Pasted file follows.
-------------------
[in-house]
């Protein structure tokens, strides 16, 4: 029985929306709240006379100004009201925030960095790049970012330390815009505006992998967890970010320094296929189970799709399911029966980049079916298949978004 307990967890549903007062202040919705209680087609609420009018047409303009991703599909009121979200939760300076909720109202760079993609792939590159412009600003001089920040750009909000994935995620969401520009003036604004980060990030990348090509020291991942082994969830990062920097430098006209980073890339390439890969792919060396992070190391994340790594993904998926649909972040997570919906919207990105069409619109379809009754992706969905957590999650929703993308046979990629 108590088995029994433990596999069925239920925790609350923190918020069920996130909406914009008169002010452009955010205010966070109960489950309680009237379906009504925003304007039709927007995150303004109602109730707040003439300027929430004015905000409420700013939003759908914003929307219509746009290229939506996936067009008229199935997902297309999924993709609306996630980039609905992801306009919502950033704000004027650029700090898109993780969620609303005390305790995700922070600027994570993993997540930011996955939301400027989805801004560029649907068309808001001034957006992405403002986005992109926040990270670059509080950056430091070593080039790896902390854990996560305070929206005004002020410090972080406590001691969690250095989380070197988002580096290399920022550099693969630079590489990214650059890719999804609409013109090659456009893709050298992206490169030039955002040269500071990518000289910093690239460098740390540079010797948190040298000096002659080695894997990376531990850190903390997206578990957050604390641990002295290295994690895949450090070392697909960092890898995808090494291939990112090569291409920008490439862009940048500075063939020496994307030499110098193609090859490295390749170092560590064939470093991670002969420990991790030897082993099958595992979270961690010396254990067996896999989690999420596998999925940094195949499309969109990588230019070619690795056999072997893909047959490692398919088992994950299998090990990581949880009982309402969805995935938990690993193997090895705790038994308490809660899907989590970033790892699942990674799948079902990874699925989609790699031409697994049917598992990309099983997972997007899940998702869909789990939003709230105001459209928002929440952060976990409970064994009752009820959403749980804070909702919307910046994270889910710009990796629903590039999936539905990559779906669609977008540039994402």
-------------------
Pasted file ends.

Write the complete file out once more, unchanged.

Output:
[in-house]
């Protein structure tokens, strides 16, 4: 029985929306709240006379100004009201925030960095790049970012330390815009505006992998967890970010320094296929189970799709399911029966980049079916298949978004 307990967890549903007062202040919705209680087609609420009018047409303009991703599909009121979200939760300076909720109202760079993609792939590159412009600003001089920040750009909000994935995620969401520009003036604004980060990030990348090509020291991942082994969830990062920097430098006209980073890339390439890969792919060396992070190391994340790594993904998926649909972040997570919906919207990105069409619109379809009754992706969905957590999650929703993308046979990629 108590088995029994433990596999069925239920925790609350923190918020069920996130909406914009008169002010452009955010205010966070109960489950309680009237379906009504925003304007039709927007995150303004109602109730707040003439300027929430004015905000409420700013939003759908914003929307219509746009290229939506996936067009008229199935997902297309999924993709609306996630980039609905992801306009919502950033704000004027650029700090898109993780969620609303005390305790995700922070600027994570993993997540930011996955939301400027989805801004560029649907068309808001001034957006992405403002986005992109926040990270670059509080950056430091070593080039790896902390854990996560305070929206005004002020410090972080406590001691969690250095989380070197988002580096290399920022550099693969630079590489990214650059890719999804609409013109090659456009893709050298992206490169030039955002040269500071990518000289910093690239460098740390540079010797948190040298000096002659080695894997990376531990850190903390997206578990957050604390641990002295290295994690895949450090070392697909960092890898995808090494291939990112090569291409920008490439862009940048500075063939020496994307030499110098193609090859490295390749170092560590064939470093991670002969420990991790030897082993099958595992979270961690010396254990067996896999989690999420596998999925940094195949499309969109990588230019070619690795056999072997893909047959490692398919088992994950299998090990990581949880009982309402969805995935938990690993193997090895705790038994308490809660899907989590970033790892699942990674799948079902990874699925989609790699031409697994049917598992990309099983997972997007899940998702869909789990939003709230105001459209928002929440952060976990409970064994009752009820959403749980804070909702919307910046994270889910710009990796629903590039999936539905990559779906669609977008540039994402």